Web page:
Please Review my Planned Layout -- And Auto Reverse/Switch Questions

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#1
I posted this first in the wrong area...

Okay, I have a layout that in my mind should work. Can you please review it so that I can be sure the investment will not end up a pile of track in a box?

Explanation:

Two separate tracks. Each track will have its own power transformer and control. All Atlas true-track components.

The purple track is for an Atlas locomotive with four cars (Atlas HO 35). The main radius is 22" the inner loop is an 18" radius.

Are the radiuses okay for this train at moderate to slow speed?

The blue track is elevated to clear the bottom track and will run a single (inexpensive) Bachmann trolley car. It includes a switched side that ends in a bumper.

I assume that if the trolley is not stopped using the transformer control, it will jump the bumper correct? Thus I plan on installing an auto reverser (Circuitron 5401 AR-2 Automatic Reversing Circuit).

After the rev circuit reverses the trolley, I assume that the trolley will continue to run in reverse until the operator changes direction at the transformer control correct? Any issues I should consider in regards to the auto reverser?

When the trolley transverses the loop in reverse I assume it will jump the track if the side switch is not returned to the original state, correct? Any way to prevent such derailments?

I plan to use an Atlas 205 connector block that includes three SPST electrical switches to control the track switches. Should that work? I may substitute mini toggle switches.

I am concerned about the track switches and derailments. Again, I assume the train / trolley will derail if it hits the track switch with the switch set to the other direction, correct? Is there anything I can do to prevent such derailments in case the kids forget to switch the track correctly?

Thanks again for all of your help!!!

jack


 

Selector

Well-Known Member
#2
Jack, first please accept my congratulations for taking the time and effort, and some would admit courage, to post a track plan for review. :)

I wish I could encourage you by saying your plan looks great, but I would be less than honest. First, it comprises two nested ovals, and the inner one seems to have a branch rising over the outer on the left, on a grade of some sort, and then turning south. You won't get an engine up over that ramp...not in the space you have to get the clearance over the tracks and higher rolling items below it. Our models, like their real world counterparts, don't do well on steep grades. You will be disappointed.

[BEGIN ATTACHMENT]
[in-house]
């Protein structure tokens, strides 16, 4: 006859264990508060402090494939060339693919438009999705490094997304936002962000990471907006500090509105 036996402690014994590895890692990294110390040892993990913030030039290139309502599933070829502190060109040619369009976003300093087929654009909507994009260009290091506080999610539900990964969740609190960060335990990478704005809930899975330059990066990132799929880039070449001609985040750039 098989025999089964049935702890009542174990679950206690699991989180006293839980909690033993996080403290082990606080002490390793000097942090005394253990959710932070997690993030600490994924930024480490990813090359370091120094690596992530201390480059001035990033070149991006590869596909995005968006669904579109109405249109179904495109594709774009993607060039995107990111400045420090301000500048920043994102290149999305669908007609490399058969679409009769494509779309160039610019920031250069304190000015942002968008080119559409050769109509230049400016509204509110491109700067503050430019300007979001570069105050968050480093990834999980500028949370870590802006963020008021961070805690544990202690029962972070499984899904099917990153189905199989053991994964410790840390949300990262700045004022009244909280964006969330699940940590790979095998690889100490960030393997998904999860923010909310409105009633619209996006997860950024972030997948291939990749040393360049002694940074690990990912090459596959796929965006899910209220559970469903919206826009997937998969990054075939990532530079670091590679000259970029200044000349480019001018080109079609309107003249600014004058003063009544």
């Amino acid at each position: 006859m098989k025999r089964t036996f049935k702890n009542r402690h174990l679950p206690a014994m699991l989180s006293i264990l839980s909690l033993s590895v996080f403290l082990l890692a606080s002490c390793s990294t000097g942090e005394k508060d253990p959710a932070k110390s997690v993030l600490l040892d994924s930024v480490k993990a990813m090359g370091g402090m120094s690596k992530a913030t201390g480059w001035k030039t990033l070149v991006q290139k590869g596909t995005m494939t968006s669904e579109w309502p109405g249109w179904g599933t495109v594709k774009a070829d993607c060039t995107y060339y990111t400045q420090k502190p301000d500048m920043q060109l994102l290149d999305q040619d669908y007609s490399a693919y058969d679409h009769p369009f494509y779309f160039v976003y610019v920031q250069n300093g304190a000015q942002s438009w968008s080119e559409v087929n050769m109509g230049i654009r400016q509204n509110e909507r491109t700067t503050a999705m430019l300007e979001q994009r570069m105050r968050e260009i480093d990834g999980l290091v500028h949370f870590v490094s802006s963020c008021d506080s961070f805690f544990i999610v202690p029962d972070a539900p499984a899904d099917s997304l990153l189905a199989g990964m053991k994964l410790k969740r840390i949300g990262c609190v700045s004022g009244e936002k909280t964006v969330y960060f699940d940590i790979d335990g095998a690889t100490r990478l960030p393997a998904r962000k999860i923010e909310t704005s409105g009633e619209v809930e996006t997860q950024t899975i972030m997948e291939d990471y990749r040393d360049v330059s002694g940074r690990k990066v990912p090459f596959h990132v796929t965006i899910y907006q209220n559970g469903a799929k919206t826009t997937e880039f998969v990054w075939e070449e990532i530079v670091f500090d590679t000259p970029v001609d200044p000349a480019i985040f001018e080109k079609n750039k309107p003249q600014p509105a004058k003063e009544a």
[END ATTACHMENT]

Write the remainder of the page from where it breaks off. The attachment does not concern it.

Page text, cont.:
You say the inner loop is elevated...okay, that will solve the problem I mention, although you still have two nested loops. And that setup greatly limits the longevity of your layout.

You will be bored to tears inside of two weeks with that layout. Let me ask you this...what do the trains do? What do they do in the real world? They earn the railroad money! They do this by stopping at places, setting out empty cars to be filled by customers, and coupling to those that are filled and ready to be delivered to distribution points or to consignees. If you and I don't play a good bit of that process, we end up with oval layouts that bore us to tears inside of two weeks.

Please, either explain more about your purpose with this layout you propose, or take a deep breath, and begin to read about basic layout track plan design...Space Mouse's guide is a good start, and there are numerous design sites on the www.

And we'll help, too. :D

-Crandell
 
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#3
Crandell,

Thanks for your advice and honest appraisal. The layout is for my two very young grandsons. The oldest of which absolutely loves trains, both model and real.